Typically most of the dirt bike tie-downs you are going to use the cam buckle straps. These cam buckle tie dows will have hooks and some even have carabineers for the hook.

    But here is the kicker the best type of cam buckle tie-downs come with something extra….only for dirt bikes and motorcycles.

    Not all tie-downs are built right for securing dirt bikes. 

    Using tie-downs that just have a hook can cause damage to your handlebars. After a time the hook can scratch your the paint on your handlebars. With lots of dirt bike handlebars coming with black handlebars this, in my opinion, a big deal.

    You do not want a bunch of scratches.

    The other thing with using hook type of tie-downs as they do not sit completely flat on your handlebars. This risks the hooks slipping off the handlebars of the dirt bike we transporting.

    Best dirt bike tie-down straps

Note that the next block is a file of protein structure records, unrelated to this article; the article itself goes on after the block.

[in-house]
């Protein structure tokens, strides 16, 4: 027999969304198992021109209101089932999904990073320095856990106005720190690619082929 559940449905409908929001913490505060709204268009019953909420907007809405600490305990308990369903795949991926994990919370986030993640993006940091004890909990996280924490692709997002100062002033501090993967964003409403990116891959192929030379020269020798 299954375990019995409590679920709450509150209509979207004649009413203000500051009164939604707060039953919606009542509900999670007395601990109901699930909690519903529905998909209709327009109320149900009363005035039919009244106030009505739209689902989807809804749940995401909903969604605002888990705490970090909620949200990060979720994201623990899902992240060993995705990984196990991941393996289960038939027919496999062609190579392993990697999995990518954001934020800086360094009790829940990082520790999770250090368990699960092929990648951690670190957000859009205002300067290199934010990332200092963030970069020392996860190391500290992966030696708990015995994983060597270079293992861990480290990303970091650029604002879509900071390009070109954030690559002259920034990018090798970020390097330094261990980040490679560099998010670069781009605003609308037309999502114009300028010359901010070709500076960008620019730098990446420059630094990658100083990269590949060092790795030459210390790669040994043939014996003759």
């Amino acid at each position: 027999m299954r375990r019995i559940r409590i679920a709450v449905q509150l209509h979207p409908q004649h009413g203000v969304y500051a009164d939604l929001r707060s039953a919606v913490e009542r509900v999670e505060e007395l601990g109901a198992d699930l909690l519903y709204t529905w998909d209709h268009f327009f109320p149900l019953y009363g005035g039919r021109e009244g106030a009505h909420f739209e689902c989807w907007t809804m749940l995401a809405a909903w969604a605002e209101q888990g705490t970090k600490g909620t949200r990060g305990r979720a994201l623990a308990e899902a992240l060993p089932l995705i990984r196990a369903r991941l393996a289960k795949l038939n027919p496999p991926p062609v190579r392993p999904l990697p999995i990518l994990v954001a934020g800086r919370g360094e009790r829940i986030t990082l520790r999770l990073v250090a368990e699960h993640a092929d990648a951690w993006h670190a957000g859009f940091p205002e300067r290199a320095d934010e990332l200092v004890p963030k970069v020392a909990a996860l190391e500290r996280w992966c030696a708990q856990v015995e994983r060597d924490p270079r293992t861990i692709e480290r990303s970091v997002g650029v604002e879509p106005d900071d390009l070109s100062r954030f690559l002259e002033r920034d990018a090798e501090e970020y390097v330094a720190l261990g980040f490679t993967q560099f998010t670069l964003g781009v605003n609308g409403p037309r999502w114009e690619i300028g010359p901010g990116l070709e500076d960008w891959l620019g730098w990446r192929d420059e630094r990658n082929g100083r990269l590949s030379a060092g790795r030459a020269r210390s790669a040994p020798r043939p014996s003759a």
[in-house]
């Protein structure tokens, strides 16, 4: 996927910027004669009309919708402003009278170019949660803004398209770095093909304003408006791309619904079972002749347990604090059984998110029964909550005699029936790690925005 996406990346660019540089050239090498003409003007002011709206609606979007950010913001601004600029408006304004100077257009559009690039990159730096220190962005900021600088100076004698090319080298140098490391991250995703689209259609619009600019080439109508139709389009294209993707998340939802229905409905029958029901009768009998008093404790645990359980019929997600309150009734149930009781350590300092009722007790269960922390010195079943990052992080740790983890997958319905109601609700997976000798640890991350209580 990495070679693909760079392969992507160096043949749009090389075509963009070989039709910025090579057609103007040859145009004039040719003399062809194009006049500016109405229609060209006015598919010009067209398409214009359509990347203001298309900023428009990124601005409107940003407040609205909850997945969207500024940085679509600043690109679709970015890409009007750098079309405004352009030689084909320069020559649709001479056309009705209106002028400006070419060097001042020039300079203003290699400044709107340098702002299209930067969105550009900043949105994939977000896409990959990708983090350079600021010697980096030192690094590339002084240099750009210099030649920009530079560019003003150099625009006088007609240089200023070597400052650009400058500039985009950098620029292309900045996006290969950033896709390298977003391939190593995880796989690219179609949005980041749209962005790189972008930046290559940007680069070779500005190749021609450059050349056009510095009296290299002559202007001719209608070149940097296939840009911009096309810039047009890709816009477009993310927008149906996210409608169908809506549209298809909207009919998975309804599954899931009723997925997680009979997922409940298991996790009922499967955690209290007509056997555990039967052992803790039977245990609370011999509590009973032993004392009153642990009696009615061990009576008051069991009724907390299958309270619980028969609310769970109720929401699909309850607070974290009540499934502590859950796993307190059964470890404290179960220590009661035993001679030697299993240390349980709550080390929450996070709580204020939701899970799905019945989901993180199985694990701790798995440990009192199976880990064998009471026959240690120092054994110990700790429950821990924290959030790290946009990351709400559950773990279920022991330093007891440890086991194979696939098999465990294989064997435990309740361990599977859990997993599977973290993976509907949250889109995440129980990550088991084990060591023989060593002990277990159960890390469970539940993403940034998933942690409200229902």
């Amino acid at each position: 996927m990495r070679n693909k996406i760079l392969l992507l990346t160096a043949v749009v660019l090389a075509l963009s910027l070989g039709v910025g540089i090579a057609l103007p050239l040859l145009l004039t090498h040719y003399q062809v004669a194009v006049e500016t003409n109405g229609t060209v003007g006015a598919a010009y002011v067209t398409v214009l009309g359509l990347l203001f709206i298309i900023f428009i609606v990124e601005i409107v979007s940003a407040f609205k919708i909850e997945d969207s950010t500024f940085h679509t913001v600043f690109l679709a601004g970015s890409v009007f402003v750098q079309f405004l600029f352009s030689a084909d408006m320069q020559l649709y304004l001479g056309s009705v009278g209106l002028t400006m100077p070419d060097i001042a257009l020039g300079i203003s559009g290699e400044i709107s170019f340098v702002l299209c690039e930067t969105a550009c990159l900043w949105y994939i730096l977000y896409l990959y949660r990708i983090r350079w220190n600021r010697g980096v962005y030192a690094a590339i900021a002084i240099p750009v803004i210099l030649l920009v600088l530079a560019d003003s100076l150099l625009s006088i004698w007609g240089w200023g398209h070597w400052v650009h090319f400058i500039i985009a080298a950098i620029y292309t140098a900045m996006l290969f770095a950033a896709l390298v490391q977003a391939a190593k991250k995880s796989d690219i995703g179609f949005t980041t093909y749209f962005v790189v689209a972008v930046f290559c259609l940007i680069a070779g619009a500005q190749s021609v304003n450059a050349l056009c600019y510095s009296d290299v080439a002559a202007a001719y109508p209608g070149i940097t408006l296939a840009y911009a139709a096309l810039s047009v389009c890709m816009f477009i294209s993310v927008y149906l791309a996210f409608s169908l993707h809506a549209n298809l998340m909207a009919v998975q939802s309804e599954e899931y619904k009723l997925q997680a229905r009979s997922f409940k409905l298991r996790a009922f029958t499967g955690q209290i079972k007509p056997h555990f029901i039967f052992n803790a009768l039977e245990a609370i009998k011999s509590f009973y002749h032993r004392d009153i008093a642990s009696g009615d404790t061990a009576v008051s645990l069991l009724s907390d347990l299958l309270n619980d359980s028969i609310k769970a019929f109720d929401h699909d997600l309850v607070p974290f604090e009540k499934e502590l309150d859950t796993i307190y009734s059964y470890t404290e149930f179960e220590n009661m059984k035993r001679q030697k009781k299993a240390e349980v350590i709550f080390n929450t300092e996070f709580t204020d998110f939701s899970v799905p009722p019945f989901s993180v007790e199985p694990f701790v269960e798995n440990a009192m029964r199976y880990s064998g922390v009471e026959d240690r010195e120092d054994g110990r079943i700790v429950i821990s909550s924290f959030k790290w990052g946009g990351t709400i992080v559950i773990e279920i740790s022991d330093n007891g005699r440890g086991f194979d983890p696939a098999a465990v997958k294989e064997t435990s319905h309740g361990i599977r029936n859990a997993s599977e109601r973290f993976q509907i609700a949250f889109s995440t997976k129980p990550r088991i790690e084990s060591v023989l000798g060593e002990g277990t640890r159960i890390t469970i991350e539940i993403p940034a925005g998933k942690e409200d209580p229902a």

Soft Loop Dirt Bike Tie-Downs


    In my opinion, there is ONLY 1 type of tie-downs for dirt bikes….

    The tie-downs that come with a soft loop.

    These soft loop tie-downs have an extra strap that will loop around and hook to another hook. This allows your dirt bike handlebars to not get abused. Soft loop tie-downs are flexible which means you have a nice safe contact with the dirt bike. This is the best way to secure your dirt bike.

    Soft Loop Dirt Bike Tie-Downs Advantages:

    • No Scratching your handlebars
    • Most secure tie-downs for dirt bikes
    • Handlebar mountable
    • Fork mountable
    • More versatile than standard tie-downs

    Ok, so now that we know that soft loop cam buckle tie-downs are the best type of tie-downs to use for dirtbikes. 

    Who makes the VERY best dirt bike soft loop tie-downs?


    So far I haven’t been able to find a better tie-down for dirt biking then the tie-downs I mention below. These tie-downs come with a soft loop and a patented rotating carabiner hook….

    YES, a rotating carabiner hook!


    ProTaper Swivel-Hook/Carabiner/Soft Loop Tie Downs Black

    ProTaper Swivel-Hook/Carabiner/Soft Loop Tie Downs